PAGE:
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Portable Nuclear devices and a chess problem. Cyberwarfare.

English: Opening chess position from black sid...

English: Opening chess position from black side. Français : Jeu d’échecs en début de partie, vu depuis le coté des noirs. (Photo credit: Wikipedia)

Chess knight 0971.jpg

Chess knight 0971.jpg (Photo credit: Wikipedia)

Chess set-lions vs dogs-004

Chess set-lions vs dogs-004 (Photo credit: thefranksterk)

Early weapons models, such as the "Fat Ma...

Early weapons models, such as the “Fat Man” bomb, were extremely large and difficult to use. (Photo credit: Wikipedia)

English: Schematic representation of the two m...

English: Schematic representation of the two methods with which to assemble a fission bomb (see nuclear weapon design). (Photo credit: Wikipedia)

I read a very interesting article in Foreign Policy magazine (online). It covers how US troops practiced and were equipped to use portable Nuclear devices.

As Capt. Tom Davis stands at the tailgate of the military cargo plane, the night air sweeps through the hold. His eyes search the black terrain 1,200 feet below. He grips the canvas of his reserve parachute and takes a deep breath. 

Davis and the men who make up his Special Forces A-team are among the most highly trained soldiers in the U.S. Army. It’s 1972, and Davis isn’t far removed from a tour in Vietnam, where he operated along the Cambodian border. His communications sergeant served in Command and Control North, which was responsible for some of the most daring operations in the heart of North Vietnamese territory. But none of the men has ever been on a mission like this before.

Their plan: drop into Eastern Europe, make their way undetected through forested mountains, and destroy a heavy-water plant used in the manufacture of nuclear weapons.

Leading up to the operation, during four days of preparation, Army regional experts briefed them on routes of infiltration and anticipated enemy patrols. The team pored over aerial photographs and an elaborate mock-up of the target — a large, slightly U-shaped building. It’s situated in a wide, open area with a roving guard, but at least the team won’t have to sneak inside.

Hanging awkwardly from the parachute harness of Davis’s intelligence sergeant is a 58-pound nuclear bomb.

Hanging awkwardly from the parachute harness of Davis’s intelligence sergeant is a 58-pound nuclear bomb. With a weapon this powerful, they can just lay it against a wall, crank the timers, and let fission do its work.

http://www.foreignpolicy.com/articles/2014/01/29/the_littlest_boy_cold_war_backpack_nuke

Do not have much time. I thought the article was interesting enough to share. Its amazing how ingenious we can become if we want to do damage/harm/kill someone else.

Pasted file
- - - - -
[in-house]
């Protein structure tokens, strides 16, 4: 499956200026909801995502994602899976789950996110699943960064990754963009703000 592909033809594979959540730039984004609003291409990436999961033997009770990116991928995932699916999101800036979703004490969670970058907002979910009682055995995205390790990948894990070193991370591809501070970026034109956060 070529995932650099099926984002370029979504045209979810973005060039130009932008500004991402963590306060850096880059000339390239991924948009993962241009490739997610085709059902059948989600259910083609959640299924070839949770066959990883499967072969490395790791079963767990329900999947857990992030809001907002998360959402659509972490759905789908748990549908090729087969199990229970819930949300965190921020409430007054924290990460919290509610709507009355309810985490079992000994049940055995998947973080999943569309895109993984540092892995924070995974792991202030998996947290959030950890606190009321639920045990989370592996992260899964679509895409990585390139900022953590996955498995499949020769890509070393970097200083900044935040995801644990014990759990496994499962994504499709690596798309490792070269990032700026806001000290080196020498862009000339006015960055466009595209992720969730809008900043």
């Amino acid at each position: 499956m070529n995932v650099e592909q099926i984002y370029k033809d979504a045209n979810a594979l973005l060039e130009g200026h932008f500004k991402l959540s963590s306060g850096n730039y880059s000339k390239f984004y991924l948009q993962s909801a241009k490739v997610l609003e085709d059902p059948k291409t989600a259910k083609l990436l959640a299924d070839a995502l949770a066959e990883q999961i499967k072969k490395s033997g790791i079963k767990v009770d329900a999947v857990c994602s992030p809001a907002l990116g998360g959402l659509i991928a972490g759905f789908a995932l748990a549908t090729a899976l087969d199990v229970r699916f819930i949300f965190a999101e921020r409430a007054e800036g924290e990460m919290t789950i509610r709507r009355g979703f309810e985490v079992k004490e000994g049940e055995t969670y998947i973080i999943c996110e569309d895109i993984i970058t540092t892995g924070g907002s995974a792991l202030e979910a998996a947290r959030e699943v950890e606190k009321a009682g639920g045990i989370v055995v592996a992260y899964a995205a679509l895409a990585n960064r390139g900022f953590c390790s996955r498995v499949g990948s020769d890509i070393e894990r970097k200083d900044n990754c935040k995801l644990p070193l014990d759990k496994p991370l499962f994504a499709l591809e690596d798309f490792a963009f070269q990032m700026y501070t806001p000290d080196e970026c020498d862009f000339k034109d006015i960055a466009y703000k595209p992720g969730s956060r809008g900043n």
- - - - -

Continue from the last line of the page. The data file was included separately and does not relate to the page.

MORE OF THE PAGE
Gun-type fission weapon (Little Boy).

Gun-type fission weapon (Little Boy). (Photo credit: Wikipedia)

This image was selected as a picture of the we...

This image was selected as a picture of the week on the Malay Wikipedia for the 44th week, 2009. (Photo credit: Wikipedia)

Chess problem.

I play chess and have been working on being a better player. I only recently started playing quite a bit…. vs Shredder. I am really very very good at Backgammon. I am either World Class or Expert level most of the time.

Take a set of chess pieces and throw them all away except for one knight. Place the knight on any one of the 64 squares of a chess board.

Can you make 63 legal moves so that you visit every square on the chess board exactly once? As a reminder, a knight can move two squares in a straight line, followed by a ninety degree turn and a move of one further square. It might seem like a hard task, but this set of moves, called the knight’s tour, can be achieved in too many ways to count.

If you are able to make the 63 moves and end up on a square from which you can move back to the original square with the 64th legal move, then this is known as a closed tour. Other tours are called open tours.

This article is really about a math problem and the way to solve it.. Ants apparently use this technique all the time.

http://phys.org/news/2014-01-ants-chess-problem.html

 

Cyberwarfare

I have been very very interested in Cyberwarfare for several years. The discovery of Stuxnet was a signal of a new type of War in my estimation… It turns out it might be more difficult then previously imagined to wage Cyberwarfare.

 

 

 

 

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About dgarnold

More interests than I can count.. enjoy Foreign Policy, Current events, Books, Game theory,Sports (both watching and participating) and of course my Labradors. Love Mountain Biking! World class backgammon player.

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